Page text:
As I write this, I am still pregnant. The nest has been nested, so it’s now a matter of getting my mind off of the fact that I am not in labor and have had no signs thereof. So let’s just chat about some of the books I’ve finished over the last two months or so.
The Accidental Empress by Allison Pataki
I’ve long been fascinated with the last few generations of the Habsburg dynasty, and Empress Sisi’s story is one of the most interesting, bizarre, and (not surprisingly) touched by tragedy. This historical novel goes through her initial meeting with Emperor Franz Josef, their early marriage, and its eventual demise. It was well done, overall, though the first quarter of the book I found a little plodding as it seemed to read like a movie script, describing every movement, action, glance, etc. But it picked up after awhile and gave a glimpse into just how crazy and often messed up life was as a royal in the Austro-Hungarian Empire at that time. I don’t envy Sisi’s lot in life one bit.
The Rule of St. Benedict by St. Benedict
Not sure how I hadn’t yet read this, but I’m glad I did. It’s really short and Benedict is super thorough, covering everything that could come up in monastic life: when to get up, how much to eat every day, what to do with disobedient monks, etc. It was kind of amazing to see how very much motherhood and abbot-hood have in common, and I found all of his advice to abbots to be completely applicable to parenting as well. I think anyone can read and relate to his rule on a personal level (although his chapter on the ins and outs of praying the Divine Office did leave my head spinning).
Mrs. Mike by Benedict and Nancy Freedman
This is one I read back in high school, but I really enjoyed re-reading as a wife and mom. It’s a fictionalized account of a real woman’s life who visits her uncle in the wilderness of Canada as a 16-year-old, and falls in love with and marries a Mounty just a few months later. Their life in the unforgiving climate of an extremely uninhabited part of Canada at the turn of the 20th century certainly puts things in perspective! No electricity or heat, weeks and weeks of travel via sled/dog teams to get from one post to another, no access to modern medicine, hardly any communication with the rest of the world, dealings with large Indian settlements, etc. Oh and the endless winters of -40° F. Just brr. We can do Mid-Atlantic winters with heat and SUVs and instant hot water. Anyway, the story is both sweet and gritty, as it follows the blossoming marriage of Kathy and Mike, as well as the tragedy and hardships they face together.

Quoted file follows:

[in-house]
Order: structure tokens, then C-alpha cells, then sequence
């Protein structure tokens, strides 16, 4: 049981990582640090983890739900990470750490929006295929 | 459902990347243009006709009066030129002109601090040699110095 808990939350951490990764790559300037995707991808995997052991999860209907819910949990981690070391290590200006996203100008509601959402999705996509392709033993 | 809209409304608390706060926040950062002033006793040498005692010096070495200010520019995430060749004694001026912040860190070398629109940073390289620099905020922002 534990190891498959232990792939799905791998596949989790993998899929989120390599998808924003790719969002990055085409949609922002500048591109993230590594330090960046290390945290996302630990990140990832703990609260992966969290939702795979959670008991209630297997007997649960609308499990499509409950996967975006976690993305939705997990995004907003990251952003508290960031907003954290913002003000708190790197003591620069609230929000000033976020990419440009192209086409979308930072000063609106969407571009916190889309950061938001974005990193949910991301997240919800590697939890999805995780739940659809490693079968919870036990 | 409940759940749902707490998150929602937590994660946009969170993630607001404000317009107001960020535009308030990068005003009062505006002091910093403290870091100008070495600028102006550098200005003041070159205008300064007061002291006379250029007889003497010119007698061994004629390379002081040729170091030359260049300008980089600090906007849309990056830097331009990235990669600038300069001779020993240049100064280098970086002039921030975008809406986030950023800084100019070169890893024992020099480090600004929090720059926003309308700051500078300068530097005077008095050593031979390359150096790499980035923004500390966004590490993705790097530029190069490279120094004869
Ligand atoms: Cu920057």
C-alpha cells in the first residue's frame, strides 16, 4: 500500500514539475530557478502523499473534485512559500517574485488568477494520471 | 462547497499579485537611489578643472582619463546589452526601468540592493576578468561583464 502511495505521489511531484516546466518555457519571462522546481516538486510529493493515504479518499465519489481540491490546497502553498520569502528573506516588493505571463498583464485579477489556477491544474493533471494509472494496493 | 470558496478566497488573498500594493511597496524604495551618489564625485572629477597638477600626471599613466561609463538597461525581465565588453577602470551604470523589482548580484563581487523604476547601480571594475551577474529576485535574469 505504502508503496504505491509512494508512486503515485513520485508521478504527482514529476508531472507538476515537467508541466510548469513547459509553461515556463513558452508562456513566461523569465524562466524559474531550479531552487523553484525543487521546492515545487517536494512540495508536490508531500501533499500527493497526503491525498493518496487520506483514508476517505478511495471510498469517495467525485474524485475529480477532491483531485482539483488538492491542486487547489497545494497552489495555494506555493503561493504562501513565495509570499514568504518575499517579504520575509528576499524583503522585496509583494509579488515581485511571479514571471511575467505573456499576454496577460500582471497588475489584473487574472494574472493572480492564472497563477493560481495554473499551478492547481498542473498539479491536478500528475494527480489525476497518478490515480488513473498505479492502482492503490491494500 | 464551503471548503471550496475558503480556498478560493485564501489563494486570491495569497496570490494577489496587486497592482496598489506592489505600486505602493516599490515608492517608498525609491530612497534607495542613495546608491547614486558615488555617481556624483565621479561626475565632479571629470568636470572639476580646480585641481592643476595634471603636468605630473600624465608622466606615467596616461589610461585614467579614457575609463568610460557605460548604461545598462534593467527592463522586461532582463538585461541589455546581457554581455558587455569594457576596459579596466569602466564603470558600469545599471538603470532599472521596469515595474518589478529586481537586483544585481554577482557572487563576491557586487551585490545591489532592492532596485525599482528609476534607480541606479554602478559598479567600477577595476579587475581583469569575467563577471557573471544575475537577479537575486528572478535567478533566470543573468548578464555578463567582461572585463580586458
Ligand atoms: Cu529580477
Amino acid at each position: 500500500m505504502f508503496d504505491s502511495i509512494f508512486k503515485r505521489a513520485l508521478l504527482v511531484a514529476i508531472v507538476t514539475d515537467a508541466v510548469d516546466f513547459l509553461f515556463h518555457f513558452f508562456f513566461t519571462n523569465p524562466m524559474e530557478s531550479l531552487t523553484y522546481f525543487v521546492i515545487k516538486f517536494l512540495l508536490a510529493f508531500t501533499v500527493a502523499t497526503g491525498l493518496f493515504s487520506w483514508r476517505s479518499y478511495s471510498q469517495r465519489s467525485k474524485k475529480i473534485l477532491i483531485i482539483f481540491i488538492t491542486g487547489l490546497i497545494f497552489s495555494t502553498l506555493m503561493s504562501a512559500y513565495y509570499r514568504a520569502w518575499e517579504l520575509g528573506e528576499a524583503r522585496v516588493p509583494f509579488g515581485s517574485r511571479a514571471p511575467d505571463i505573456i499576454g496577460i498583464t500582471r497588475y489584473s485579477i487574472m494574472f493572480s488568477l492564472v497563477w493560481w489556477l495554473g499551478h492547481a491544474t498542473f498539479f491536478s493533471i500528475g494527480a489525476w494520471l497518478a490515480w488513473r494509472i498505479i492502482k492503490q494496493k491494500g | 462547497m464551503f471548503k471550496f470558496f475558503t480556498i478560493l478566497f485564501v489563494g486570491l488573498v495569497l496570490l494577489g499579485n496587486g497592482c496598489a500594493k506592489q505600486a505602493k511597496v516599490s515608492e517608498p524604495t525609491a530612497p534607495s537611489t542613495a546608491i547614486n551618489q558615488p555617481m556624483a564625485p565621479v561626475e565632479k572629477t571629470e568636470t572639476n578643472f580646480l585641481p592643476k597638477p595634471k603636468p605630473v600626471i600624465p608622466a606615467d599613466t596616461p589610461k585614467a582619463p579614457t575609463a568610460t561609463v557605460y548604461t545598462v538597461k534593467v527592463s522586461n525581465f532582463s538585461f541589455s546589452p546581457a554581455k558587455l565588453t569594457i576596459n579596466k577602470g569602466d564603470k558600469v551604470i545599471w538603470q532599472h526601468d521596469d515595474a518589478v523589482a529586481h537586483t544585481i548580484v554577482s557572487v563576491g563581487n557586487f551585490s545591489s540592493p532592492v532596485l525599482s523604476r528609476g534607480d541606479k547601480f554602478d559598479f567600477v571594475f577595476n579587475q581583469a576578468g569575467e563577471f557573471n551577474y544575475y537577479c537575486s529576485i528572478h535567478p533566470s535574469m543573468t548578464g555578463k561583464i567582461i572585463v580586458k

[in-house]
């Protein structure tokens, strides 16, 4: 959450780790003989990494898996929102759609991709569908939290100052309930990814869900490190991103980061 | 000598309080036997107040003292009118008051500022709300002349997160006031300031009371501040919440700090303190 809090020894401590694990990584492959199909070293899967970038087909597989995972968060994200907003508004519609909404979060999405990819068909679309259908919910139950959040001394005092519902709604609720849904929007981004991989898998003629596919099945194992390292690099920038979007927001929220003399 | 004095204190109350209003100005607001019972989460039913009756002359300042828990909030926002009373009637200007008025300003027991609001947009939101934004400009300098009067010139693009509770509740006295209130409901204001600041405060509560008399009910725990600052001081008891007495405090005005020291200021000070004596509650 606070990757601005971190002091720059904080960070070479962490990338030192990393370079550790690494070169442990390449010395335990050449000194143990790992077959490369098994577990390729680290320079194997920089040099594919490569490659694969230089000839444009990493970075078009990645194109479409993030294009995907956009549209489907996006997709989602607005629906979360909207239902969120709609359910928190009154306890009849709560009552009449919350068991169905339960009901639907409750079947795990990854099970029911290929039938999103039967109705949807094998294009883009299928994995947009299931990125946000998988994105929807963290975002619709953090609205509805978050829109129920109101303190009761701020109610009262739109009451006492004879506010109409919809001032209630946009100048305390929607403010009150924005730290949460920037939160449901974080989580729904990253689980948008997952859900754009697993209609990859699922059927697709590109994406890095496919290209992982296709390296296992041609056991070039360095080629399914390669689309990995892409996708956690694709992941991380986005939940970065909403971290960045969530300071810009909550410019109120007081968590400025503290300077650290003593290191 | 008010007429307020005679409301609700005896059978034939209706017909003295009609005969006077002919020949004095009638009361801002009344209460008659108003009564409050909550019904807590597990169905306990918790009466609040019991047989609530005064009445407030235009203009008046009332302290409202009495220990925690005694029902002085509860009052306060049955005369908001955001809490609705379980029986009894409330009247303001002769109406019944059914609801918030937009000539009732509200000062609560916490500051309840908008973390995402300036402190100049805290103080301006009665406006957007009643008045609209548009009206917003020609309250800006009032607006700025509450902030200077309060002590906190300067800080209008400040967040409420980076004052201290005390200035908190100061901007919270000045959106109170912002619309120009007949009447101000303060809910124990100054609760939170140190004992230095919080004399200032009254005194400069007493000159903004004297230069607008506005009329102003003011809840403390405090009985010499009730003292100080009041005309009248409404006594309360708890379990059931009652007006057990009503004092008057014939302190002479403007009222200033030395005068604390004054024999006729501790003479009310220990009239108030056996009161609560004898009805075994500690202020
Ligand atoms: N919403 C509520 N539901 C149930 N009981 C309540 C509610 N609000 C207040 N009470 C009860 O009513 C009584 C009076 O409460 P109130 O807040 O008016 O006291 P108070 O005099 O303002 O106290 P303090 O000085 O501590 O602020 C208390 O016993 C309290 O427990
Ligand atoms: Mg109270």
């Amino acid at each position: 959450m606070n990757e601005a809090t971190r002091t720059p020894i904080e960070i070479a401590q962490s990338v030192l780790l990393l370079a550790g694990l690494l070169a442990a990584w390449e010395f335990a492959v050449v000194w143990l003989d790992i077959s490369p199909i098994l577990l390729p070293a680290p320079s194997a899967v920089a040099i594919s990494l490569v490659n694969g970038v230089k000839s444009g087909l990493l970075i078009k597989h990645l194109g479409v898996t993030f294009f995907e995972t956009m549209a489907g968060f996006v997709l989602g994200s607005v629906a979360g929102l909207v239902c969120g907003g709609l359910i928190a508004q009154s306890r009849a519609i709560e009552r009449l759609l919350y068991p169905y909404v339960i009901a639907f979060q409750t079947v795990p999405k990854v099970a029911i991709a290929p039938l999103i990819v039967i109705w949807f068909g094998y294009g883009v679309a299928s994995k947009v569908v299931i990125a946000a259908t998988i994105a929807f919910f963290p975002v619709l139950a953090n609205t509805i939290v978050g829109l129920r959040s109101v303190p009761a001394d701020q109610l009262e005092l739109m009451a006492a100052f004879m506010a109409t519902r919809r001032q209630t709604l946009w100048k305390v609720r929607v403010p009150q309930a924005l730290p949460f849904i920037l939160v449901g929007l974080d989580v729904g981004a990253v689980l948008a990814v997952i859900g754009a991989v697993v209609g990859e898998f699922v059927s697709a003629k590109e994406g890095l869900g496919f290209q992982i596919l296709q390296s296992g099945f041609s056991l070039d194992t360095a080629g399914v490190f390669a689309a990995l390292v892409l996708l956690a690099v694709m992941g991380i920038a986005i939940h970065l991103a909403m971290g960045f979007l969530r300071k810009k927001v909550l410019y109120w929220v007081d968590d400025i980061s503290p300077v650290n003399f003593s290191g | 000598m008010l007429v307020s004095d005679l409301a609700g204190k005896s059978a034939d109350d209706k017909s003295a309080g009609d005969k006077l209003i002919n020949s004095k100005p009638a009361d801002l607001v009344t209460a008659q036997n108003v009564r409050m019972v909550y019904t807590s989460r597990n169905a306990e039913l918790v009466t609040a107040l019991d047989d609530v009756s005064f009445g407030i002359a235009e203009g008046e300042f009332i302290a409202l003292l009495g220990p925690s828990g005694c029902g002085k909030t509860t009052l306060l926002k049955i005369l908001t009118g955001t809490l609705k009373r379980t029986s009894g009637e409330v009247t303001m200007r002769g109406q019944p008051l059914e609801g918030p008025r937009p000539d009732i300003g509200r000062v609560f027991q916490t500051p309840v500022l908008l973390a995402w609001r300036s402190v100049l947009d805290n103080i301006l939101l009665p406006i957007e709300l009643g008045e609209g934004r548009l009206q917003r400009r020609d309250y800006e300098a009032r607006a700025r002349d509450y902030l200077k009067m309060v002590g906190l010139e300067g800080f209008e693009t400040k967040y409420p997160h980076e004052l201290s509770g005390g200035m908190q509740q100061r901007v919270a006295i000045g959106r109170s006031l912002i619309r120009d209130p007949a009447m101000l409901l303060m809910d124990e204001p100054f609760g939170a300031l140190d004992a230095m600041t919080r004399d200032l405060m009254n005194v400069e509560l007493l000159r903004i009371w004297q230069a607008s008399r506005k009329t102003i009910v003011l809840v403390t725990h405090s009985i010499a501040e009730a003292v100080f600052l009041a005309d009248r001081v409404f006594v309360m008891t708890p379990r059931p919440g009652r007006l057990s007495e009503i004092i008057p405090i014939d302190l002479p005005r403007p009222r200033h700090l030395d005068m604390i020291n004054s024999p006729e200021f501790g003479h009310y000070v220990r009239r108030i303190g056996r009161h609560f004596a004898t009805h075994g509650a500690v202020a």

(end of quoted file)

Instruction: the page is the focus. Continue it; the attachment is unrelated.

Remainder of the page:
Wise Blood by Flannery O’Connor
Tom and I read this together, and it was our first Flannery full-length novel. She’s a really gifted writer who can spin hilarious descriptions that will make you laugh out loud, followed by some super interesting insights. I will say, though, we were a bit over our heads with the weirdness of this work. We ended it and were like, “Uhhhh….so what was this supposed to be about??” We even tried looking up some essays and articles to help us out, but we need a professor or something. Anyone care to shed some light here? If I were to give a quick synopsis it would go something like this: a young soldier home from WWII struggles to accept the faith of his parents and decides to go to a small southern town to preach that there is no Christ and no church. He comes across several really bizarre characters and some really bizarre things happen to him. It’s hard to explain…again, if you’ve read it and have any thoughts, we would love to hear them!
Giants in the Earth by O.E. Rolvaag
This novel is kind of the immigrant version of Little House on the Prairie– with a lot more of the actual gritty, depressing details. A Norwegian family travels from Norway to the United States, eventually making their way westward to the uncharted Dakota Territories, to stake a claim on land and begin farming. They form a community with three other families, the closest human beings for about 90 miles around them. The book really gets into the heart of how the intense loneliness and desolation of the prairie affected many of the foreigners and pioneers who sought to make their home there– the main character’s wife basically suffers from deep depression and what ultimately seems like some sort of psychoses, due to the fact that she never really wanted to leave her homeland and is terrified of everything in the wilderness of their new life. It’s also a classic man vs. nature story, as the weather and the prairie itself often play a huge role and are written as entities out to destroy man. It’s a gripping tale of determination, survival, and the effects of the pioneer life on marriages, relationships, and communities.
(And as I mentioned before, this book was also very appropriate as a blizzard/winter-weather read, as their 7 month winters of daily blizzards with little fuel and food once again put our life into perspective. Electricity and heat FTW).
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